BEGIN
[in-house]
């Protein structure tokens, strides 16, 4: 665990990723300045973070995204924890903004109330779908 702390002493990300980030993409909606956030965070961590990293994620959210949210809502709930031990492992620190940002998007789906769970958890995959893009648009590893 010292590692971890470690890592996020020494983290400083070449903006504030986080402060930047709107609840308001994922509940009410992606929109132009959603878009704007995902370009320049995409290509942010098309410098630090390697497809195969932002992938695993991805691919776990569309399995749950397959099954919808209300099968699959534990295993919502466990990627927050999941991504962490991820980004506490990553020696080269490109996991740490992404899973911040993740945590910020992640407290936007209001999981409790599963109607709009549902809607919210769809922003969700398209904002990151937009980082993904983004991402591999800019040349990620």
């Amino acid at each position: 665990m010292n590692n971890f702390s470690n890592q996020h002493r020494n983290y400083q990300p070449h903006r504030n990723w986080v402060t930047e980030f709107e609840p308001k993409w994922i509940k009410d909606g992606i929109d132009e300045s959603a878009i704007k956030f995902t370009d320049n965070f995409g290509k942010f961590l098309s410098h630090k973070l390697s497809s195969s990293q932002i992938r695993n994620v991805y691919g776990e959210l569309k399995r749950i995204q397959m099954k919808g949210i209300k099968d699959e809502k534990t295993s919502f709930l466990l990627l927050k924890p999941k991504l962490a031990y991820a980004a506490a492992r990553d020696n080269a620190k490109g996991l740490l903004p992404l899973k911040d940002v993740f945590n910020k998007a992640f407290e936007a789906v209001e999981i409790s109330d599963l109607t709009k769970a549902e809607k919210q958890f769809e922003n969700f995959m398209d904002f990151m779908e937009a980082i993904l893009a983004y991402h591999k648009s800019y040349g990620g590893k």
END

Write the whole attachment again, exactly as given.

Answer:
[in-house]
């Protein structure tokens, strides 16, 4: 665990990723300045973070995204924890903004109330779908 702390002493990300980030993409909606956030965070961590990293994620959210949210809502709930031990492992620190940002998007789906769970958890995959893009648009590893 010292590692971890470690890592996020020494983290400083070449903006504030986080402060930047709107609840308001994922509940009410992606929109132009959603878009704007995902370009320049995409290509942010098309410098630090390697497809195969932002992938695993991805691919776990569309399995749950397959099954919808209300099968699959534990295993919502466990990627927050999941991504962490991820980004506490990553020696080269490109996991740490992404899973911040993740945590910020992640407290936007209001999981409790599963109607709009549902809607919210769809922003969700398209904002990151937009980082993904983004991402591999800019040349990620």
């Amino acid at each position: 665990m010292n590692n971890f702390s470690n890592q996020h002493r020494n983290y400083q990300p070449h903006r504030n990723w986080v402060t930047e980030f709107e609840p308001k993409w994922i509940k009410d909606g992606i929109d132009e300045s959603a878009i704007k956030f995902t370009d320049n965070f995409g290509k942010f961590l098309s410098h630090k973070l390697s497809s195969s990293q932002i992938r695993n994620v991805y691919g776990e959210l569309k399995r749950i995204q397959m099954k919808g949210i209300k099968d699959e809502k534990t295993s919502f709930l466990l990627l927050k924890p999941k991504l962490a031990y991820a980004a506490a492992r990553d020696n080269a620190k490109g996991l740490l903004p992404l899973k911040d940002v993740f945590n910020k998007a992640f407290e936007a789906v209001e999981i409790s109330d599963l109607t709009k769970a549902e809607k919210q958890f769809e922003n969700f995959m398209d904002f990151m779908e937009a980082i993904l893009a983004y991402h591999k648009s800019y040349g990620g590893k």